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A grade A, B and C day for Hernando's schools
By ROBERT KING
© St. Petersburg Times, published June 29, 2000
Hernando County raised its grades this year on the state's school performance report card, earning more A's and B's and pushing what was its lowest-performing school to higher ground.
Three schools -- Deltona Elementary, J.D. Floyd Elementary and Fox Chapel Middle School -- raised their performance so much they earned an A. Last year, the county had just one A.
Pine Grove Elementary, which lost its principal and 17 teachers to the new Chocachatti Elementary, rallied enough through the transition to boost its grade from a C to a B.
Moton Elementary, which lived the past year under the cloud of a D, rode a string of vastly improved test scores to a C this year.
"Oh, I am glad we came up," Moton's new principal, Donnie Moen, said. "It's tough going through a whole year and knowing you are not a D school and yet the state calls you that."
Twelve Hernando County schools received C's. None received a D or an F.
The only school to drop was the one with nowhere to go but down -- Suncoast Elementary, which received an A in 1999 but took a C this year.
Suncoast principal Tizzy Schoelles was displeased though not surprised. Suncoast met most of the requirements for an A and dramatically improved in math. But reading scores declined too much to hold the high ground.
If there was a surprise in the report it was that Chocachatti, a new school that posted the district's highest scores, did not receive a letter grade.
None of the state's first-year schools were graded because grades are based, in part, on a school's past performance, an education department spokesperson said. Chocachatti's test scores met the requirements for an A.
Despite the omission, district officials were unabashedly pleased with the county's performance. The district's grade point average rose from a 2.1 last year to a 2.4 this year.
"It's a cautious celebration," said Charles Casciotta, the secondary curriculum specialist. "We are doing a good job."
Deltona principal Janet Dunleavy was much less reserved upon hearing her school had risen to A status.
"Oh God, I feel really good," Dunleavy said. "That's fantastic."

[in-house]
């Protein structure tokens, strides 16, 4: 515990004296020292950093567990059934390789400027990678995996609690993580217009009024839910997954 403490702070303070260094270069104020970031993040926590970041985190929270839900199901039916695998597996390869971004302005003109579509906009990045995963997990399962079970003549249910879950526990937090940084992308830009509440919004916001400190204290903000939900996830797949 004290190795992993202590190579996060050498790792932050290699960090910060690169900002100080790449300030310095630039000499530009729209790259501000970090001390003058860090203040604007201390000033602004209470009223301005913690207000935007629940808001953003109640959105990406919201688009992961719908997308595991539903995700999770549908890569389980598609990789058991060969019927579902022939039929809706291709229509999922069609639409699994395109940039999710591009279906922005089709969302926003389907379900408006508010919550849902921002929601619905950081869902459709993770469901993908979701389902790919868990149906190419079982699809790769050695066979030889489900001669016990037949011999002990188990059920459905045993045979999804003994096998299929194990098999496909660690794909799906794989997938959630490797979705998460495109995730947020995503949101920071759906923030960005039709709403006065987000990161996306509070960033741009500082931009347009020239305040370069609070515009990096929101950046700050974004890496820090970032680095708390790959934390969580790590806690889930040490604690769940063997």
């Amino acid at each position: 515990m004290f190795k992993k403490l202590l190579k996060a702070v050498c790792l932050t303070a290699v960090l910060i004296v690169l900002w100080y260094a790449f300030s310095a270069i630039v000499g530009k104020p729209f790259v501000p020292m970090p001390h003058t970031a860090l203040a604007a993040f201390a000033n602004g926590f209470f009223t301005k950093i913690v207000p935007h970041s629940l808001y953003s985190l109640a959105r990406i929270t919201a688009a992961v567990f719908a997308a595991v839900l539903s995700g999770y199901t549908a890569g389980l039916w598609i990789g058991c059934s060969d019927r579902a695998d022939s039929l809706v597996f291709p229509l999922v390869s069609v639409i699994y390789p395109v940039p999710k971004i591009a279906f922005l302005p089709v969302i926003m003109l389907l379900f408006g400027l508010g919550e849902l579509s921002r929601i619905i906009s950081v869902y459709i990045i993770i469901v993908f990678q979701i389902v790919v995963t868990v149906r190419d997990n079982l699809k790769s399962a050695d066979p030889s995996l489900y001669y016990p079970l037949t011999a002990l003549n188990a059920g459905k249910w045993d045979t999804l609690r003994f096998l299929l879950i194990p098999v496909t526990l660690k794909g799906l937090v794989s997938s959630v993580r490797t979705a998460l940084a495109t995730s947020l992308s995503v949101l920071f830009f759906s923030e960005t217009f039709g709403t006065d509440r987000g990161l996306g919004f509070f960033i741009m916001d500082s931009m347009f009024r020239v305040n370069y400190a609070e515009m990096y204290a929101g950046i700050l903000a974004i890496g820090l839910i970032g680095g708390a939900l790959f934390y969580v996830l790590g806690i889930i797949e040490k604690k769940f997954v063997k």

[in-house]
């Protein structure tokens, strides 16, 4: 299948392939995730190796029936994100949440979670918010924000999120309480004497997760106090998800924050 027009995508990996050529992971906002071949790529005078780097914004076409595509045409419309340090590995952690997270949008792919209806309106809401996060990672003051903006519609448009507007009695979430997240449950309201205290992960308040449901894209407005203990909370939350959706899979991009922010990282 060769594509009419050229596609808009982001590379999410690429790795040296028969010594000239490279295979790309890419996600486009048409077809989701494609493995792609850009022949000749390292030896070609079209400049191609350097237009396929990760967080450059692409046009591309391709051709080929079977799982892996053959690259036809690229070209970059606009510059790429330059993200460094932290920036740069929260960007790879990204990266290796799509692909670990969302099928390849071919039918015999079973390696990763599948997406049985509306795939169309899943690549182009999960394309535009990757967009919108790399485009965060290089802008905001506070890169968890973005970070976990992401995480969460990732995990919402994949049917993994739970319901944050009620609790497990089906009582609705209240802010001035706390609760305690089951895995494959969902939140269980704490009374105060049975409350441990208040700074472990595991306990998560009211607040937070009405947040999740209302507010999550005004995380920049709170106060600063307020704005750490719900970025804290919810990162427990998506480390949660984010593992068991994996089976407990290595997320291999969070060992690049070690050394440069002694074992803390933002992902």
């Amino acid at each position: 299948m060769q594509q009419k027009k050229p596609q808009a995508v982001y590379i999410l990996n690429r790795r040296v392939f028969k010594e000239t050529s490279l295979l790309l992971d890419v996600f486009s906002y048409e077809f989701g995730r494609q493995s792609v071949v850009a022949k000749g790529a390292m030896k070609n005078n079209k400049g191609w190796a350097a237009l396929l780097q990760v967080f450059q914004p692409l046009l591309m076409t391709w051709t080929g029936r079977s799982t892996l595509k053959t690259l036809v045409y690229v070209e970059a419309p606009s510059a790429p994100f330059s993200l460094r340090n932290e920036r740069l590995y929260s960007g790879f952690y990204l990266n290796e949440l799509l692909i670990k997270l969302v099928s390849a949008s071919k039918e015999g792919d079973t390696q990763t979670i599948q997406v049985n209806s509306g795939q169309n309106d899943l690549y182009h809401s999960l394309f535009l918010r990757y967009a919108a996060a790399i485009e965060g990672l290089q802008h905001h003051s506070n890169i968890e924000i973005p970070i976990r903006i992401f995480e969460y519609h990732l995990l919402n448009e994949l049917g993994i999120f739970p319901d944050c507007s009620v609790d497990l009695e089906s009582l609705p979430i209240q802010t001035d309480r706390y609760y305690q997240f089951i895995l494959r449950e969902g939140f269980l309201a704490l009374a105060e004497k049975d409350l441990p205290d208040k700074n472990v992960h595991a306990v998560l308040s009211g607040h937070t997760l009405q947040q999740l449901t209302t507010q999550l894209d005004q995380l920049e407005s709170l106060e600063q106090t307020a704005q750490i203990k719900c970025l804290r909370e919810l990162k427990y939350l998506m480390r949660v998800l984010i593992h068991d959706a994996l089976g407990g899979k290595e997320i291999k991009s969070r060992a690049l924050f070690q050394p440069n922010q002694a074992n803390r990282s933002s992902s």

Deltona barely missed an A last year, partly because of low attendance. This year the school "rode" parents on attendance, even to the point of encouraging them to reschedule daytime doctor visits.
Dunleavy also took a strategic gamble by converting one fourth-grade teaching slot into a reading specialist's position. The change gave struggling readers more time in small groups but made classes larger for other students.
At J.D. Floyd, few people were around Wednesday to celebrate.
Principal Janet Yungmann-Barkalow heard the news while vacationing along the Utah-Arizona border. Though it came over a crackling mobile phone, it sounded just as sweet. "I feel happy. Great. Wonderful. Thrilled," she said.
Like her principal, teacher Linda Summers said J.D. Floyd is reaping the dividends of a single-minded commitment to a strategy called Project Child. It emphasizes technology and ensures that, in math, reading and language arts, students get the same teacher three years in a row. That promotes continuity and saves get-acquainted time.
"It's really worked," Summers said. "Even those skeptics in the beginning have seen the benefits of Project Child."
At Fox Chapel, assistant principal Sharon Bray invoked Forrest Gump to describe how hard it is to gauge eighth-graders, the focus of middle school testing. "Each year is like a box of chocolates -- you just never know what you're going to get," Bray said.
Fox Chapel has tried to promote continuity by assigning half the students in each class to the same set of teachers for their entire middle school stay. And each grade has its own hallway, assistant principal, guidance counselor and secretary. The idea has been to create a "school within a school."
Suncoast principal Schoelles accepted responsibility for the A-to-C drop. But it's clear her school had bumps in the road this year.
Fourth-graders are a key focus of the state's testing and accountability program. Yet a teacher pregnancy and a teacher transfer resulted in two fourth-grade classes spending a large chunk of the first semester with substitutes.
And to make the school more flexible in the long run, the burden of teaching writing to fourth-graders was shifted. Instead of depending on one teacher, Suncoast spread the responsibility to six. Schoelles said scores should improve as the other five teachers grow more attuned to quirks of the Florida Comprehensive Assessment Test. "Rest assured," she said, "we will do better next year."
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